Healthcare management professionals face workforce shortages, cost pressures, and topline revenue declines. They must also address nurse and physician burnout and innovate their care and operating models.
Whether in healthcare or other professional industries, these leaders drive sustainable change for their organizations.
Healthcare managers have a unique role to play in shaping future healthcare systems. They must thoroughly understand the industry’s trends and direction to develop strategic solutions for their institution. However, many healthcare professionals need to become more familiar with strategic planning methods and find integrating this practice into everyday functions challenging.
For example, healthcare leaders at a hospital realized their organization needed to expand its gastric services in an underserved area. They thoroughly analyzed market data to evaluate existing competition, referral trends, and demographic growth. They then determined a comprehensive plan to address the gap.
Healthcare managers like Chris Manfuso also use strategic planning to improve team communication and foster collaboration. They create opportunities for subordinates to develop new skills and step into different roles, allowing them to grow and contribute to their employer’s long-term capabilities. This can motivate employees to work harder and meet institutional goals.
As healthcare evolves into an industry with increasing consumerism and rising costs, leaders need to be equipped with more diverse skill sets than before. This means those with leadership aspirations should begin developing these skill sets immediately.
Traditionally, many healthcare management positions require a bachelor’s or master’s degree in an area such as health administration or healthcare information technology. However, aspiring healthcare management executives may consider taking courses outside of their degrees to learn about the unique leadership issues in this industry.
Healthcare managers must be able to communicate the vision of their facility to their teams, which requires strong leadership skills. They must also create opportunities for subordinates to step into leadership roles and acquire new skills. For example, a healthcare administrator might identify a need for their clinic to become more inclusive for transgender patients. A great healthcare manager would support the employee in pursuing this objective and then delegate project management duties to the individual so they could gain experience and grow their career.
Organizational Change Management
Organizations that rely on organizational change management tools experience higher success rates when implementing new processes and systems. This helps to ensure that the changes you implement meet their intended goals and are supported by resistance and clarity.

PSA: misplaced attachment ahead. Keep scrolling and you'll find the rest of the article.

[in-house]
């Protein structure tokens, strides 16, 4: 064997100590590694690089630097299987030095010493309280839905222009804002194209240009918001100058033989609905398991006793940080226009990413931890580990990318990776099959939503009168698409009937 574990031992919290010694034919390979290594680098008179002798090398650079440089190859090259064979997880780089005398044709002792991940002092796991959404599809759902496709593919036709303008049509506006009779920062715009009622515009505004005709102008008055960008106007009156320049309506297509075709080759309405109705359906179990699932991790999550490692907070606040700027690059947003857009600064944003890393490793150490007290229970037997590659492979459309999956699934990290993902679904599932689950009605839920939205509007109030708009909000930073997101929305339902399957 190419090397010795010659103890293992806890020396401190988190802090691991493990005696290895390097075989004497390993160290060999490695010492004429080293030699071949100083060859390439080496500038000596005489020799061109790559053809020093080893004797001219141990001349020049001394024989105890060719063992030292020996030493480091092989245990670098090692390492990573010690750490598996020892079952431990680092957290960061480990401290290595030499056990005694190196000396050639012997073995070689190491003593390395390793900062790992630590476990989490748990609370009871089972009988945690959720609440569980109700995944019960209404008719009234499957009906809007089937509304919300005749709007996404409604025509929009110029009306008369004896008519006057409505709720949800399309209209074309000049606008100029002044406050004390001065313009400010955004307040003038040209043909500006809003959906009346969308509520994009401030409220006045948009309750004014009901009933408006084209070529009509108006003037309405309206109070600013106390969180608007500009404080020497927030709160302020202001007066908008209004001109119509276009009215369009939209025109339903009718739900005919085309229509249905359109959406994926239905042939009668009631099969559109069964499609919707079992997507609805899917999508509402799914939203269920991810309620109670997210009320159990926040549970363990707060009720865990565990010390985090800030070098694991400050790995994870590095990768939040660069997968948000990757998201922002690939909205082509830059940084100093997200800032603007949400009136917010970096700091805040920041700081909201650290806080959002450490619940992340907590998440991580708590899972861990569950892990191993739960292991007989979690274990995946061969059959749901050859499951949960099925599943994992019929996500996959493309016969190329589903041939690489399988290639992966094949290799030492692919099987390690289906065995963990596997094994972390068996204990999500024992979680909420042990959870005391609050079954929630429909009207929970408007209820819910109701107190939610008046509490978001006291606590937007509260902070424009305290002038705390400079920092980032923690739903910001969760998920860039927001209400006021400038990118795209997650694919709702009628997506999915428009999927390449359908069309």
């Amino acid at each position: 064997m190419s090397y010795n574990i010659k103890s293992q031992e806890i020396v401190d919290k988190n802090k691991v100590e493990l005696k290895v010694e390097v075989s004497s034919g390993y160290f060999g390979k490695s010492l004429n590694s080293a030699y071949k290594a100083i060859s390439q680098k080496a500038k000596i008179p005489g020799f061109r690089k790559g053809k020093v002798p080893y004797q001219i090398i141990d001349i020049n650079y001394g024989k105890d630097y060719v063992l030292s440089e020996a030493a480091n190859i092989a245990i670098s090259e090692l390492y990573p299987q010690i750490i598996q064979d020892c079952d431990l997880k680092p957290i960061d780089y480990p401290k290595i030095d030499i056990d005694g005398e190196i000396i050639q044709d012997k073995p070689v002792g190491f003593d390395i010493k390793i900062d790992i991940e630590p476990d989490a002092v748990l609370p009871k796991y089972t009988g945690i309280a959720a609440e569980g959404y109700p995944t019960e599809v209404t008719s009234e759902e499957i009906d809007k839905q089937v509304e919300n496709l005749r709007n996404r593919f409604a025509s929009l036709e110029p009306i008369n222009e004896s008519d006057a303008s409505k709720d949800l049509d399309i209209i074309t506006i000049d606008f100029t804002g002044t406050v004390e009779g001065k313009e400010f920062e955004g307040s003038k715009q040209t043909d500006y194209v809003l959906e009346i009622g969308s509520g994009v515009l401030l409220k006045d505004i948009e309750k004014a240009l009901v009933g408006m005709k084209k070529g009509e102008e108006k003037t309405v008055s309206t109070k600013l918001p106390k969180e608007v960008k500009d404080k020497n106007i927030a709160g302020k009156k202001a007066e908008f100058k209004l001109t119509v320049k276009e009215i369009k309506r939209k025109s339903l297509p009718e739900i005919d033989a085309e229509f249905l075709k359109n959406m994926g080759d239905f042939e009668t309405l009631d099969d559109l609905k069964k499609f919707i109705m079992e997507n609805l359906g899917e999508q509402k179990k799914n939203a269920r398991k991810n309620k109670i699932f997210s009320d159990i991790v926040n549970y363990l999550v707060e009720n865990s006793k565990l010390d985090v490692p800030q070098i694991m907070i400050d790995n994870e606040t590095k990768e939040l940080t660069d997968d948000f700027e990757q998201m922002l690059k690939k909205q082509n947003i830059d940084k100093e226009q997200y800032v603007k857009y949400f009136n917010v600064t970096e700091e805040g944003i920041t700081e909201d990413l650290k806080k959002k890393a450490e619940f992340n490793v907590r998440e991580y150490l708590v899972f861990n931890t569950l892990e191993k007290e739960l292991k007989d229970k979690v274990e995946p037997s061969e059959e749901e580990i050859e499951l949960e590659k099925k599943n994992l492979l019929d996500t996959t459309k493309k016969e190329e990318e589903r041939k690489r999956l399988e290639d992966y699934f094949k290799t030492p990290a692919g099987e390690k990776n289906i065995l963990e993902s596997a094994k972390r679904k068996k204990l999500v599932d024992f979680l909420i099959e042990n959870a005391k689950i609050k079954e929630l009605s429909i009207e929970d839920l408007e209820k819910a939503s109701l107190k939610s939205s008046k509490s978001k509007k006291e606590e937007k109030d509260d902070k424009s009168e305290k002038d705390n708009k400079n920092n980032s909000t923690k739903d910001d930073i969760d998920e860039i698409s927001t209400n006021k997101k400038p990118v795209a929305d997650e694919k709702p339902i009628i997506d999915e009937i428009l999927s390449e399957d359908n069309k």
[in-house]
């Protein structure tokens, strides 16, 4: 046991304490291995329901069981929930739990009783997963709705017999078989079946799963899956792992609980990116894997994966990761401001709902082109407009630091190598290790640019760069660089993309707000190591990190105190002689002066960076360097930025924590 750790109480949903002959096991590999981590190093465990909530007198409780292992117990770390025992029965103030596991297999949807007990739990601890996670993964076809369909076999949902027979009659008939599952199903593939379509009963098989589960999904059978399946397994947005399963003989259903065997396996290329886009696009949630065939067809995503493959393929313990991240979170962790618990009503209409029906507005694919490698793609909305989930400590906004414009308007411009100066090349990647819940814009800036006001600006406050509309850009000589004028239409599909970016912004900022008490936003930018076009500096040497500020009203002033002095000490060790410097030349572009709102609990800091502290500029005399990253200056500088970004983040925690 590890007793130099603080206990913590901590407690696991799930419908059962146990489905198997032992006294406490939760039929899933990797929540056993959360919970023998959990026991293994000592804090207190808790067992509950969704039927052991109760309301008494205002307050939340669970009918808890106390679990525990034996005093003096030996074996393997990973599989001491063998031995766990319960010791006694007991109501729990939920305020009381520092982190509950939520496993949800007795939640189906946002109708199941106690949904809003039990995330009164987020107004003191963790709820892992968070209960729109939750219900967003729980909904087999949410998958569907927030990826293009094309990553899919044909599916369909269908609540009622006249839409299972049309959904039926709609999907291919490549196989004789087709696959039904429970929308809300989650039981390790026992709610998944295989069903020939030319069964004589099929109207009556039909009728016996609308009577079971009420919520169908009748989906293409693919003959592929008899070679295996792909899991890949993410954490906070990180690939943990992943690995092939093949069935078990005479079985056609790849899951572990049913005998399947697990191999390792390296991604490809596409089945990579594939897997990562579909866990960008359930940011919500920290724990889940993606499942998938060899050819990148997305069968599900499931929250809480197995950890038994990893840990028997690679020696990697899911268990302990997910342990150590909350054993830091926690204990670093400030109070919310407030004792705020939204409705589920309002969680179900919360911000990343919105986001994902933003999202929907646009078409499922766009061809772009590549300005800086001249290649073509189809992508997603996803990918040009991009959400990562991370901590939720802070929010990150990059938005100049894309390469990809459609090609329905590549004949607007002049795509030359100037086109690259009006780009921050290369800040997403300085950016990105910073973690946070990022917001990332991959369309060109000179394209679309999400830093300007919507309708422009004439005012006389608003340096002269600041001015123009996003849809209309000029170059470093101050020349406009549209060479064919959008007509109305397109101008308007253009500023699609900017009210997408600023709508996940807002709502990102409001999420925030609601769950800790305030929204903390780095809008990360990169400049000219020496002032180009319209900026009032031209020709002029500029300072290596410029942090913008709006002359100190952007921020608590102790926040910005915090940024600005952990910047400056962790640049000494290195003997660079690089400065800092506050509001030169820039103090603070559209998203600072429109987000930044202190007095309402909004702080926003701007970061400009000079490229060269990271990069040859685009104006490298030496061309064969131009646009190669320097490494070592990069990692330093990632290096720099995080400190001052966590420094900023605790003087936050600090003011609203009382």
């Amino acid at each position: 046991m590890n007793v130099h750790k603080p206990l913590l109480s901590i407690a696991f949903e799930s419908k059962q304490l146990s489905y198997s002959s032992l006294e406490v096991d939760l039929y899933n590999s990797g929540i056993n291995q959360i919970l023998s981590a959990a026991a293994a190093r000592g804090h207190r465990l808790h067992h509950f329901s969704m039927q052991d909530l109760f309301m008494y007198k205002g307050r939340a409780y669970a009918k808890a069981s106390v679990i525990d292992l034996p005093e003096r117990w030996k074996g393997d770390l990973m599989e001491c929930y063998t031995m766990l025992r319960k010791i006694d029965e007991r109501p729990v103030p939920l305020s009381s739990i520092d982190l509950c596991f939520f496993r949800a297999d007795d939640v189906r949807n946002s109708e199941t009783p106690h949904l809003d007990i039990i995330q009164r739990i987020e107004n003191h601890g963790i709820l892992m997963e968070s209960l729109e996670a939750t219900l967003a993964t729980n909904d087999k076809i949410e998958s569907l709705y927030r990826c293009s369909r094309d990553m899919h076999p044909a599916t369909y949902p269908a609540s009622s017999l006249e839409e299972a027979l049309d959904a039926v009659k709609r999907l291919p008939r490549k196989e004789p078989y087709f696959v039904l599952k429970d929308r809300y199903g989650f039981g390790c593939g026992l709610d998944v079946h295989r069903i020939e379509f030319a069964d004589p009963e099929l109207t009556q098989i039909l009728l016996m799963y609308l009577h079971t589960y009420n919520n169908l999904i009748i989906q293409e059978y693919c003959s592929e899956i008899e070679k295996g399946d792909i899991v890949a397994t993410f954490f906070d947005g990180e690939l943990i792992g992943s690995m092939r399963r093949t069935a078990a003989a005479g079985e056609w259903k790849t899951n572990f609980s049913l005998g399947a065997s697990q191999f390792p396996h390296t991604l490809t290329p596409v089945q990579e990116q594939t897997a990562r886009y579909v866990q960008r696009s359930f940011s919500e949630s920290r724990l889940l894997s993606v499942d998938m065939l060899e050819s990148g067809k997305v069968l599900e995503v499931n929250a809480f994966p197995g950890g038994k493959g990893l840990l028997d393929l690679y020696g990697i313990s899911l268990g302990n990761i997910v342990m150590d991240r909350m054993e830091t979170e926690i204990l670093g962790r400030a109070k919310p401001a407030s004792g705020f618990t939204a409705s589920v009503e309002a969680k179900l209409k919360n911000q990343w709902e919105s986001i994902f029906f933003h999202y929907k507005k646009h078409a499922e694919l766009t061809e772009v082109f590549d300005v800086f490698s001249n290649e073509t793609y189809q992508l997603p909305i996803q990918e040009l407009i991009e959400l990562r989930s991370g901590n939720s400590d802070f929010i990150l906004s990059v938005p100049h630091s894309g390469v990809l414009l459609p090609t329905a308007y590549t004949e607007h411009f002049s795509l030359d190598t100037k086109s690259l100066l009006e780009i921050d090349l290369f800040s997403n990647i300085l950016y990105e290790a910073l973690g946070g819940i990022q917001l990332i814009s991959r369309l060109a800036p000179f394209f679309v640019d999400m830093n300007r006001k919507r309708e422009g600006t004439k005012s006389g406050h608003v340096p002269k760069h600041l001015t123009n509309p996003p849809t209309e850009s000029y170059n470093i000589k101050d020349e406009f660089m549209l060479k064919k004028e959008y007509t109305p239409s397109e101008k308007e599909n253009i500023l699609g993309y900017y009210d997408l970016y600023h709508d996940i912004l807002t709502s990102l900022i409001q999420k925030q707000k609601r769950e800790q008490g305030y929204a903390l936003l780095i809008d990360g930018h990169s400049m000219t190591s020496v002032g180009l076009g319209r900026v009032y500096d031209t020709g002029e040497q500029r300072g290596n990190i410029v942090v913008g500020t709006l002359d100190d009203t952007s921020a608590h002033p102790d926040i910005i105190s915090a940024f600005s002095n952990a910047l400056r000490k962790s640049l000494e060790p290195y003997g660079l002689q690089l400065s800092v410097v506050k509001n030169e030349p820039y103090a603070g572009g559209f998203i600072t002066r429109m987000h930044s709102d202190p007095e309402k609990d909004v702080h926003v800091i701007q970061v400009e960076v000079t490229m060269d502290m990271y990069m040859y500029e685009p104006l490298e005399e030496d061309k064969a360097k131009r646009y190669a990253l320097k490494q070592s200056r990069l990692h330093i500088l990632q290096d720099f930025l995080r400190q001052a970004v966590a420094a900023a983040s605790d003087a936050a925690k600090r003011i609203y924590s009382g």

Change management tools are especially helpful in facilitating healthcare transformation initiatives. Healthcare is undergoing unprecedented industry change, with rising costs and labor shortages driving a need for transformational initiatives to improve patient outcomes and drive operational efficiency.
Implementing new initiatives like AI technologies can be challenging, but leveraging the correct change management principles positions healthcare institutions to weather challenges and capitalize on opportunities as they emerge. By fostering innovation, enabling staff to be more adaptable, and building a resilient workforce, you can position your healthcare institution for the industry’s future. It all starts with embracing and practicing the following change management principles. It is also essential to have a transparent change management process and the necessary resources to support your team throughout the transition process.
The best healthcare management executives understand that organizational development is a continuous journey to improve an organization’s effectiveness and adaptability. This includes the organization’s culture, leadership, communication patterns, and team performance.
It also enables an organization to adapt to changing environments and respond to customers’ needs. For example, when a hospital offers new services such as virtual care, the leaders must continuously monitor customer insights to ensure that the service meets consumer demand.
Consumerism in any industry spurs innovation, which is valid for healthcare. If hospital systems don’t offer patients a distinctly different, consumer-focused experience, consumers will seek alternatives like telehealth, free-standing emergency setups, and retail clinics.
Leaders navigating M and A must relentlessly focus on engaging and developing their top talent. In addition, maximizing the value of the new healthcare ecosystem requires agile collaboration among diverse healthcare industry players. This will need leaders to embrace a holistic patient well-being perspective, going beyond physical health to include financial, emotional, and societal wellness.